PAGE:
Fashion Week Observed
How appropriate that Jeff Koons, the world’s most decadent artist, has designed a Champagne bottle for Dom Perignon. He was feted last night at a party in the West Village, which attracted the Fashion Week hive into a sweaty studio on Greenwich Street. Read More
Over at The New York Times Carol Vogel reports that at Christie’s fall contemporary auction Peter Brant will sell an orange Jeff Koons balloon dog with an estimate of $35 million to $55 million.
Poor Los Angeles. Poor, poor Los Angeles. Last year its Museum of Contemporary Art scuttled plans to host Tate Modern’s Damien Hirst show and an exhibition of Richard Hamilton’s work, and now MOCA is saying that it will not open its Koons retrospective in January, as previously planned. The show will debut at the Whitney in June of next year, and then travel to Paris’s Centre Pompidou in October. A rep for MOCA told The Observer, “We anticipate a 2015 opening.”
Jeff Koons has teamed up with Dom Pérignon on a limited-edition rosé package that will retail for $20,000. It is a 2003 vintage, which the company’s chef de cave (cellar master), Richard Geoffroy, tells WWD is “as bold, as provocative…as full bodied, intense, sensuous as can be.” That’s actually also a pretty good description of Mr. Koons’s amazing show at Gagosian Gallery right now.
Jeff Koons’s two-gallery blowout, his first large-scale appearance in commercial galleries in the city in 10 years and the unrivaled event of the spring art season (barring, perhaps, the Frieze Art Fair), is a roaring success, filled with feats of engineering and artistic choices that are as gleefully peculiar and perverse as any he has ever made. Mr. Koons strives to please, and he delivers.
This morning a call went out on the New York Foundation for the Arts job board for a wood carver who might be interested in “full-time employment with leading contemporary artist Jeff Koons in a demanding studio atmosphere.”
The Drinks Business blog reports that Jeff Koons has been tapped to create the label for Château Mouton Rothschild’s 2010 Pauillac first growth. Previous artists/seo services to have that honor include Warhol, Picasso and Dalí. (Thanks to Art Observed for bringing this to our attention.)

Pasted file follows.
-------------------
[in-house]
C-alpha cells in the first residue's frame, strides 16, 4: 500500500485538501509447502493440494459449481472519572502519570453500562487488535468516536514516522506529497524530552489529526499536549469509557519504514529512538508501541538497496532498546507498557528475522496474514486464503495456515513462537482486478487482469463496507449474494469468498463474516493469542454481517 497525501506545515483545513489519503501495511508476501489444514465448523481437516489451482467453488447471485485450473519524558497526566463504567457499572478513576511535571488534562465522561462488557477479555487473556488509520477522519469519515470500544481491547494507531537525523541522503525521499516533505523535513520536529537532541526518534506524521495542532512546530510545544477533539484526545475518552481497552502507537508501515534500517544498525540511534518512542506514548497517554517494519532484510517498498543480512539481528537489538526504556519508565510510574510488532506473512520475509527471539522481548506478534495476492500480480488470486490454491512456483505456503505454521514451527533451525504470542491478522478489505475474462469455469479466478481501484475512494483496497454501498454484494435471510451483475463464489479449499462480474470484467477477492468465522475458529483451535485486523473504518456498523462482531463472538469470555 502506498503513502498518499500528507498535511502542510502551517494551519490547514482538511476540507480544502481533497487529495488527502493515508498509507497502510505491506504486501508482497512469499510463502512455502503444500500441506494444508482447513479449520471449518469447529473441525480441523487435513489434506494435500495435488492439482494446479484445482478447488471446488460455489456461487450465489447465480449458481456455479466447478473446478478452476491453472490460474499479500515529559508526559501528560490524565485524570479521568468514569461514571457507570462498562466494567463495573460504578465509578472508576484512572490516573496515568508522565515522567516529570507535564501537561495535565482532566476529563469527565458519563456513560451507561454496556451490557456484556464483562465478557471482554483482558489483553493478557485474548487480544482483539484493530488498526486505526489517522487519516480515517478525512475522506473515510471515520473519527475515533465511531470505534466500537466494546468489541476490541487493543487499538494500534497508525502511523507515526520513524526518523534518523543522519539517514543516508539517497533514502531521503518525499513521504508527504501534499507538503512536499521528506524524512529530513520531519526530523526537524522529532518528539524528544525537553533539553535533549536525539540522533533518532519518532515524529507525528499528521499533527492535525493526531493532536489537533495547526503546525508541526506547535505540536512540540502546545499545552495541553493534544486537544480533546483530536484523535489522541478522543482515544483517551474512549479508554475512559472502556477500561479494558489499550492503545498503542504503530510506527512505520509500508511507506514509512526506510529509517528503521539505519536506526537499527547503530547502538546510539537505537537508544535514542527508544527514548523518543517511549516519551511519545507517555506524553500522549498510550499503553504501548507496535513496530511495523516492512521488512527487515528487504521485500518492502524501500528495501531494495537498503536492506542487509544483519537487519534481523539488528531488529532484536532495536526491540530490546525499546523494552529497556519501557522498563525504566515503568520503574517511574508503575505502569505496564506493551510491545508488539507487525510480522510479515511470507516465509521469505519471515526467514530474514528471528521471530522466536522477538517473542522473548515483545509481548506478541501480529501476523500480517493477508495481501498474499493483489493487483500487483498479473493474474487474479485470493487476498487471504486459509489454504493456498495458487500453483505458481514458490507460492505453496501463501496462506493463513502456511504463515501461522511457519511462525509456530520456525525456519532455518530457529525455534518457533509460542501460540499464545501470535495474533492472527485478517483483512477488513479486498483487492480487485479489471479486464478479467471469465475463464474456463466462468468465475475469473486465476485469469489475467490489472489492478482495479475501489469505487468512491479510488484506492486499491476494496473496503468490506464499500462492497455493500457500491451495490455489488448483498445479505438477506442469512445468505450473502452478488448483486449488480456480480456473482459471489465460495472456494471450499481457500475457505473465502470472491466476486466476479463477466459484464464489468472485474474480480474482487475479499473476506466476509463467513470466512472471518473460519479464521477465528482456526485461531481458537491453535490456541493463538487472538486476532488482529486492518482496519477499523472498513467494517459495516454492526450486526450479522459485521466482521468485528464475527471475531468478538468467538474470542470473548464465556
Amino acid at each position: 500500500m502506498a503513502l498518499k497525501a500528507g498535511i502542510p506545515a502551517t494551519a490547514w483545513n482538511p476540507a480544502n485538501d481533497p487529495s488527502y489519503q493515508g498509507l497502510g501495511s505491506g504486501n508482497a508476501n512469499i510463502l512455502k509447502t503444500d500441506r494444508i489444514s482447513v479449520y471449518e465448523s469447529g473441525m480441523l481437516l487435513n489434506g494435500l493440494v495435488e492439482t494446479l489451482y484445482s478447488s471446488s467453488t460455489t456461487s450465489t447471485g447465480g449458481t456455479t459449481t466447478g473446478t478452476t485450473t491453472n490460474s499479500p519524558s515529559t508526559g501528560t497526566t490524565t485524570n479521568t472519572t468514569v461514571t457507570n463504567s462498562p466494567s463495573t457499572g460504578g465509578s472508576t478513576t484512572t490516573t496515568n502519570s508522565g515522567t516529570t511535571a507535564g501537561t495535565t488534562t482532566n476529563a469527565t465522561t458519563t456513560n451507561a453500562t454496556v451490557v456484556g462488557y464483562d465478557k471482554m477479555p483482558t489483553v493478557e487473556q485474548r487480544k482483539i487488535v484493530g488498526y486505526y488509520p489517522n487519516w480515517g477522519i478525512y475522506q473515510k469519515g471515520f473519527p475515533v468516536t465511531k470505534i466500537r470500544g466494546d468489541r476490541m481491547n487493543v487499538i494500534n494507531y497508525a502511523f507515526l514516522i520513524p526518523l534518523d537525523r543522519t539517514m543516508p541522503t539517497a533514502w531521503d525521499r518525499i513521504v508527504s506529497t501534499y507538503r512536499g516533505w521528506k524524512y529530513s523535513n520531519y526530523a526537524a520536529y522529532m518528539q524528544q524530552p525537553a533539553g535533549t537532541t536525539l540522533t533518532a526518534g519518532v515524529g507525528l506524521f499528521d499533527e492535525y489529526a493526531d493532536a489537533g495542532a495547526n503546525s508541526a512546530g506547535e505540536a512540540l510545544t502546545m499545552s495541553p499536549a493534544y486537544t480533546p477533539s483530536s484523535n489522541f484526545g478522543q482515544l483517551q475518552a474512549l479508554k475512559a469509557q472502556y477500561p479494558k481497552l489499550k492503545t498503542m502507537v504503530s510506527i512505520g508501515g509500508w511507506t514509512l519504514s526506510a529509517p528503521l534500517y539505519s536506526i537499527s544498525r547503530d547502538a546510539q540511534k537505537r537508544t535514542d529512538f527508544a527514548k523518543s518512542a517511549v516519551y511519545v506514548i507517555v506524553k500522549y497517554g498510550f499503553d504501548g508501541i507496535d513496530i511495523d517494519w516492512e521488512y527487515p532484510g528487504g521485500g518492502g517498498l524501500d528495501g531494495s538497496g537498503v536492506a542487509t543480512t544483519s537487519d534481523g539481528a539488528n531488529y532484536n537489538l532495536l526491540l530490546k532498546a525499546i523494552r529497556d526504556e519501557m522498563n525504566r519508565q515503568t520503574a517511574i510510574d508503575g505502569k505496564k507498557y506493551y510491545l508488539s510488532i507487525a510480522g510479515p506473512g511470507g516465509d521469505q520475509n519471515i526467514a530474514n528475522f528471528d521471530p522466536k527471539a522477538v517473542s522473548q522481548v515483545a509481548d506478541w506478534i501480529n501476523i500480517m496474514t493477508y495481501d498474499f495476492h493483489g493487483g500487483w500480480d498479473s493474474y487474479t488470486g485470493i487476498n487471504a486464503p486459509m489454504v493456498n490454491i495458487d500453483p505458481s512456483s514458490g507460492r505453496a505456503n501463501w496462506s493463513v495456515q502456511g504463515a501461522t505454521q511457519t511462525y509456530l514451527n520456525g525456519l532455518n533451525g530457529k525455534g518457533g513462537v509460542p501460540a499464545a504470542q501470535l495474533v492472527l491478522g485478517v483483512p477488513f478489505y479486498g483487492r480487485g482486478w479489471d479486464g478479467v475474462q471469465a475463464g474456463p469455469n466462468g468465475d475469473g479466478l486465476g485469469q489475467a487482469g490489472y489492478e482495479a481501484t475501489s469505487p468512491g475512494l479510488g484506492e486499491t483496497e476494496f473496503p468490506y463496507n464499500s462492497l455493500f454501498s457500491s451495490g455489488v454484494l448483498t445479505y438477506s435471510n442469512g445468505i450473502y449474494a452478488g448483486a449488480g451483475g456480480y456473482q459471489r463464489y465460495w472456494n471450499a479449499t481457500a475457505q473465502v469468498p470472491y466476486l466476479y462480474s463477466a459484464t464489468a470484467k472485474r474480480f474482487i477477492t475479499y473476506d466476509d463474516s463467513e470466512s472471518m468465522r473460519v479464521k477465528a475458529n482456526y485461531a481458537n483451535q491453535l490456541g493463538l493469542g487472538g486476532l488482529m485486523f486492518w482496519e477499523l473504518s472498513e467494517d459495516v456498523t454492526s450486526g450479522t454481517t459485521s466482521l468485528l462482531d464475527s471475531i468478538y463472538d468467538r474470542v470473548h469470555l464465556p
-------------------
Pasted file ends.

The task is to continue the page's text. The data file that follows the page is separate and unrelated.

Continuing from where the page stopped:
The Art Newspaper reported in Miami today that Jeff Koons has planned a show at David Zwirner for this May, his first with the gallery and a major coup for the blue-chip Chelsea stalwart.
The fall’s auction season in New York is turning out to be a record-breaking one. Tuesday night Sotheby’s made its highest-ever total with a postwar and contemporary auction that came to $375.1 million. And earlier this evening, a Christie’s sale in the same category brought in $412.3 million, the highest total ever for an auction of contemporary art. Led by house auctioneer Jussi Pylkkänen, the lively sale, which topped its high estimate of $411.8 million, saw new records for Richard Serra, Jean-Michel Basquiat, Franz Kline, Richard Diebenkorn, Donald Judd, Mark Grotjahn and Jeff Koons. Mr. Koons is now the second most expensive living artist at auction, after Gerhard Richter.
“Were you waiting for someone?” Jeff Koons asked a scrum of photographers this morning, as he walked up to his sculpture Tulips (1995-2004), which has been installed in a black pool outside Christie’s in Rockefeller Center. The sculpture, seven tulips of varying colors fabricated from mirror-polished stainless steel in an edition of five, is part of Mr. Koons’s “Celebration” series and is expected to bring in between $20 million and $30 million at Christie’s Post-War and Contemporary Art Evening Sale on Nov. 14. Until then, the enormous gleaming bouquet, which Christie’s in a statement called the artist’s “most complex technical creation to date,” will remain on view for the public to take in.